More than a year after it entered dry dock, the stricken warship Fitzgerald returned to the water Tuesday, according to a Navy release.

The guided-missile destroyer suffered a massive hole in her starboard side, other hull damage and topside structure destruction in the June 17, 2017, collision with the ACX Crystal, a merchant vessel, off the coast of Japan that killed seven American sailors.

At the Huntington Ingalls Industries shipyard in Pascagoula, Mississippi, the destroyer left dry dock, successfully launched and is now moored at the pier, according to the Navy.

Getting the destroyer back to a combat capable status has been a long and expensive process.

The Navy has awarded roughly $533 million in contract and modifications for the Fitz since September 2017, according to Pentagon contract listings.

Repairs were initially undertaken at the Fitz’s homeport in Yokosuka, Japan, but the ship was transported to the states for repairs in late 2017.

Since its arrival at the Pascagoula shipyard in January 2018, work has focused on both mending the damage and modernizing the destroyer.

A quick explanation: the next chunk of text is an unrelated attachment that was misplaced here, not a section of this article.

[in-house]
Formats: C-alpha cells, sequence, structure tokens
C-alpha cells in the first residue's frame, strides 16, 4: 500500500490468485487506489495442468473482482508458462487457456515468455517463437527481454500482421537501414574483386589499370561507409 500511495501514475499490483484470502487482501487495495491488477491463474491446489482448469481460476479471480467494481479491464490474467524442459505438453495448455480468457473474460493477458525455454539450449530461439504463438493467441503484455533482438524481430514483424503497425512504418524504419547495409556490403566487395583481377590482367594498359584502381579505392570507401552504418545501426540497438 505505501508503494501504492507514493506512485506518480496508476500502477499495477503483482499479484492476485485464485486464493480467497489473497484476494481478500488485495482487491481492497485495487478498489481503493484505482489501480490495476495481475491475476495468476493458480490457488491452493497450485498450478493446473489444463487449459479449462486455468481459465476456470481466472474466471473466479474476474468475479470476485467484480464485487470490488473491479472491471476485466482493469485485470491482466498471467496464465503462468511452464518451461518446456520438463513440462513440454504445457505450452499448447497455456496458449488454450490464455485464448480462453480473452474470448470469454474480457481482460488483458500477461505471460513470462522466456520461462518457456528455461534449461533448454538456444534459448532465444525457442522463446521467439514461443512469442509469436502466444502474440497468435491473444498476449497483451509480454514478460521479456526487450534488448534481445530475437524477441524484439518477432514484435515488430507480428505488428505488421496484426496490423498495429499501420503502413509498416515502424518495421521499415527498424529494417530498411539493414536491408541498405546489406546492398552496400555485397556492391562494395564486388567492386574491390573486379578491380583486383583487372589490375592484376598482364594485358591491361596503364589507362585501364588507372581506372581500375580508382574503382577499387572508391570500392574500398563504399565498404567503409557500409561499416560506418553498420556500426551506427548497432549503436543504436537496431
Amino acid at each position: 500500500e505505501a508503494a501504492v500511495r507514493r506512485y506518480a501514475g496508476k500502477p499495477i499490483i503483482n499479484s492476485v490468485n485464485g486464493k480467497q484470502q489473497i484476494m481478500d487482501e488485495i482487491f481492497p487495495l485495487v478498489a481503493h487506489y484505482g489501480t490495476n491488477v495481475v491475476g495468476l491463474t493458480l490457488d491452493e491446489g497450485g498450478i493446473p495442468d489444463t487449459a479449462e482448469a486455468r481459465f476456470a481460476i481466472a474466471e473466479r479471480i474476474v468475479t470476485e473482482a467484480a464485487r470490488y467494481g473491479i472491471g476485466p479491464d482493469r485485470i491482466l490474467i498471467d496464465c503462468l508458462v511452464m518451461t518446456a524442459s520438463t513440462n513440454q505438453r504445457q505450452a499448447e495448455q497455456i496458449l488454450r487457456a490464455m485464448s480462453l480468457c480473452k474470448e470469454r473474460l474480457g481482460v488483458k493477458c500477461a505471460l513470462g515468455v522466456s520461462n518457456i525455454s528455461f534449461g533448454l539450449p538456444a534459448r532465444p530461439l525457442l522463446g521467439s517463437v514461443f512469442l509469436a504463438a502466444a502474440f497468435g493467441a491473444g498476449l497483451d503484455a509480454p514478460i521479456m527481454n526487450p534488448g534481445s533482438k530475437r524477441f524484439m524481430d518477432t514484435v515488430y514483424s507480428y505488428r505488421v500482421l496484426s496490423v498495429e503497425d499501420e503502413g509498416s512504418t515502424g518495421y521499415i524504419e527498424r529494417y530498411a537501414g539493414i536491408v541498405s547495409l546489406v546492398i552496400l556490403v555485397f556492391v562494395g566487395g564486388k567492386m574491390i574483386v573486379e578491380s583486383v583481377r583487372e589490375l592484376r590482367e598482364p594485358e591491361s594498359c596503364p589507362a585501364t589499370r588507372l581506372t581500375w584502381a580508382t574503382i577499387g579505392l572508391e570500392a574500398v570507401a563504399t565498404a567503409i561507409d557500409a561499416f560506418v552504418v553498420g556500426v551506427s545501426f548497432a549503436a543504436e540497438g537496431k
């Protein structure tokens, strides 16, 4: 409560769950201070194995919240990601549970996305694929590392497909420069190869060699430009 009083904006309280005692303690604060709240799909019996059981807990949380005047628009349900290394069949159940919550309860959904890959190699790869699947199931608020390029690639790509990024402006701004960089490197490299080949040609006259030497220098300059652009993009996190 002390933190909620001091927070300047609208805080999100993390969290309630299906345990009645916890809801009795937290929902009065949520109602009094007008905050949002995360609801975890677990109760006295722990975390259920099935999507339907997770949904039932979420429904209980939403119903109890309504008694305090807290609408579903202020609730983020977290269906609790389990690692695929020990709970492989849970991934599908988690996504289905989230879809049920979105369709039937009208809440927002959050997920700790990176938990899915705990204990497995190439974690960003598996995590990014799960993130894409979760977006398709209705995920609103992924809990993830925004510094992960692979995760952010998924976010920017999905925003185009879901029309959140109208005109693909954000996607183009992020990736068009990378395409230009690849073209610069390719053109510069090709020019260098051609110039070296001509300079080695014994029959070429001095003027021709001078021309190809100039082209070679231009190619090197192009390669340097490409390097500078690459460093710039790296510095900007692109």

To restore the parts of the ship impacted by the collision, repairs have ranged from partial and complete refurbishment of damaged spaces to replacement of radar and electronic warfare assets, according to the Navy.

“This undocking is a step forward and brings us that much closer to getting Fitzgerald back out to sea,” the Fitz’s commanding officer, Cmdr. Garrett Miller, said in a press release.

Geoff is the editor of Navy Times, but he still loves writing stories. He covered Iraq and Afghanistan extensively and was a reporter at the Chicago Tribune. He welcomes any and all kinds of tips at

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